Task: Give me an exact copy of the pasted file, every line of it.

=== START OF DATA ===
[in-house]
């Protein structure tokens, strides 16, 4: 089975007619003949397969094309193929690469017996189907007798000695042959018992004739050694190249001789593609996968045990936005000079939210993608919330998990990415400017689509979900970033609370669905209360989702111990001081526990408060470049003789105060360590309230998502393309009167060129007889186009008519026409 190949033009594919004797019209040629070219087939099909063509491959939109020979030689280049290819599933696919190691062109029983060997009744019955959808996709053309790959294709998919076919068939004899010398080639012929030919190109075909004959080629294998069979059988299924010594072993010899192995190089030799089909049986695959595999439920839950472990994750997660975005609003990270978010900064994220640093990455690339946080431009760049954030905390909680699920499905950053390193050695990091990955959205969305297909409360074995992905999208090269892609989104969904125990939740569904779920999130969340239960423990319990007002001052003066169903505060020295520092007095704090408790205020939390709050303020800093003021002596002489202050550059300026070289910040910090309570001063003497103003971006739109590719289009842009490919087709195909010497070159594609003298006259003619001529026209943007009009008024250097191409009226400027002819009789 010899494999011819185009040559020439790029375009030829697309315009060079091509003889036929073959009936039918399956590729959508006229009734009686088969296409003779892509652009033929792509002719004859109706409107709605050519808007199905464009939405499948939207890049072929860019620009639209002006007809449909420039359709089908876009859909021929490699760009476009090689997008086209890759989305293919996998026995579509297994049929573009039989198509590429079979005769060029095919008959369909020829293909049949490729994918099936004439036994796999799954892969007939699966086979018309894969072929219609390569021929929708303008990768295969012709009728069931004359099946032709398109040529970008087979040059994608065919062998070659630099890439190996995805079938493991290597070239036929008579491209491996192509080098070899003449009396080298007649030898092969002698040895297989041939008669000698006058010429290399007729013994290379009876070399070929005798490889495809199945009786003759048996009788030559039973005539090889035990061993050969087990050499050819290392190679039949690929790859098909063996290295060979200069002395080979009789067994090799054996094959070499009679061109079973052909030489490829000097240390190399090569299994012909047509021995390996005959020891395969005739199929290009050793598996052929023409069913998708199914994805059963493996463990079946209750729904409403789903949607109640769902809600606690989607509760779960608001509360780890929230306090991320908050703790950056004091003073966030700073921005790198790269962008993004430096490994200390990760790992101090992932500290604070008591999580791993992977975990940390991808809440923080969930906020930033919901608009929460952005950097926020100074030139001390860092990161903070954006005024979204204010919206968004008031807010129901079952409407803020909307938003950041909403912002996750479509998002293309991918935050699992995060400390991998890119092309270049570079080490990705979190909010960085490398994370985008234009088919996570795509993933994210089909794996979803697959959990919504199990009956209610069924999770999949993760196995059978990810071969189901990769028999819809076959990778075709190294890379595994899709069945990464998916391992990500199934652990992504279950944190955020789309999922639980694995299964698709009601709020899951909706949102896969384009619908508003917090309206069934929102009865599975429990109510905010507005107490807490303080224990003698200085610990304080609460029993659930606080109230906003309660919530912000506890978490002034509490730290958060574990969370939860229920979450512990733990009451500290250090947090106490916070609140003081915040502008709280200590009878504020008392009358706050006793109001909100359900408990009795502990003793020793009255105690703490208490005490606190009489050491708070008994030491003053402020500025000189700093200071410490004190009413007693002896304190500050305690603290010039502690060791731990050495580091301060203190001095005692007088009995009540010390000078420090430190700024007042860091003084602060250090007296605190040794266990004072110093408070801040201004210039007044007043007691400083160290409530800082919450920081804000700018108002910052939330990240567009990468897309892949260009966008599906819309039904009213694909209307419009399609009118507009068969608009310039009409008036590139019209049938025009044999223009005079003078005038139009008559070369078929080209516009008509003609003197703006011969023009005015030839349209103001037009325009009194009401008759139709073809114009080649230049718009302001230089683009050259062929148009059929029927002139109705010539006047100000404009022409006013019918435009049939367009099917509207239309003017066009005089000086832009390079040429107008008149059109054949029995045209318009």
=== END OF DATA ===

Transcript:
[in-house]
């Protein structure tokens, strides 16, 4: 089975007619003949397969094309193929690469017996189907007798000695042959018992004739050694190249001789593609996968045990936005000079939210993608919330998990990415400017689509979900970033609370669905209360989702111990001081526990408060470049003789105060360590309230998502393309009167060129007889186009008519026409 190949033009594919004797019209040629070219087939099909063509491959939109020979030689280049290819599933696919190691062109029983060997009744019955959808996709053309790959294709998919076919068939004899010398080639012929030919190109075909004959080629294998069979059988299924010594072993010899192995190089030799089909049986695959595999439920839950472990994750997660975005609003990270978010900064994220640093990455690339946080431009760049954030905390909680699920499905950053390193050695990091990955959205969305297909409360074995992905999208090269892609989104969904125990939740569904779920999130969340239960423990319990007002001052003066169903505060020295520092007095704090408790205020939390709050303020800093003021002596002489202050550059300026070289910040910090309570001063003497103003971006739109590719289009842009490919087709195909010497070159594609003298006259003619001529026209943007009009008024250097191409009226400027002819009789 010899494999011819185009040559020439790029375009030829697309315009060079091509003889036929073959009936039918399956590729959508006229009734009686088969296409003779892509652009033929792509002719004859109706409107709605050519808007199905464009939405499948939207890049072929860019620009639209002006007809449909420039359709089908876009859909021929490699760009476009090689997008086209890759989305293919996998026995579509297994049929573009039989198509590429079979005769060029095919008959369909020829293909049949490729994918099936004439036994796999799954892969007939699966086979018309894969072929219609390569021929929708303008990768295969012709009728069931004359099946032709398109040529970008087979040059994608065919062998070659630099890439190996995805079938493991290597070239036929008579491209491996192509080098070899003449009396080298007649030898092969002698040895297989041939008669000698006058010429290399007729013994290379009876070399070929005798490889495809199945009786003759048996009788030559039973005539090889035990061993050969087990050499050819290392190679039949690929790859098909063996290295060979200069002395080979009789067994090799054996094959070499009679061109079973052909030489490829000097240390190399090569299994012909047509021995390996005959020891395969005739199929290009050793598996052929023409069913998708199914994805059963493996463990079946209750729904409403789903949607109640769902809600606690989607509760779960608001509360780890929230306090991320908050703790950056004091003073966030700073921005790198790269962008993004430096490994200390990760790992101090992932500290604070008591999580791993992977975990940390991808809440923080969930906020930033919901608009929460952005950097926020100074030139001390860092990161903070954006005024979204204010919206968004008031807010129901079952409407803020909307938003950041909403912002996750479509998002293309991918935050699992995060400390991998890119092309270049570079080490990705979190909010960085490398994370985008234009088919996570795509993933994210089909794996979803697959959990919504199990009956209610069924999770999949993760196995059978990810071969189901990769028999819809076959990778075709190294890379595994899709069945990464998916391992990500199934652990992504279950944190955020789309999922639980694995299964698709009601709020899951909706949102896969384009619908508003917090309206069934929102009865599975429990109510905010507005107490807490303080224990003698200085610990304080609460029993659930606080109230906003309660919530912000506890978490002034509490730290958060574990969370939860229920979450512990733990009451500290250090947090106490916070609140003081915040502008709280200590009878504020008392009358706050006793109001909100359900408990009795502990003793020793009255105690703490208490005490606190009489050491708070008994030491003053402020500025000189700093200071410490004190009413007693002896304190500050305690603290010039502690060791731990050495580091301060203190001095005692007088009995009540010390000078420090430190700024007042860091003084602060250090007296605190040794266990004072110093408070801040201004210039007044007043007691400083160290409530800082919450920081804000700018108002910052939330990240567009990468897309892949260009966008599906819309039904009213694909209307419009399609009118507009068969608009310039009409008036590139019209049938025009044999223009005079003078005038139009008559070369078929080209516009008509003609003197703006011969023009005015030839349209103001037009325009009194009401008759139709073809114009080649230049718009302001230089683009050259062929148009059929029927002139109705010539006047100000404009022409006013019918435009049939367009099917509207239309003017066009005089000086832009390079040429107008008149059109054949029995045209318009």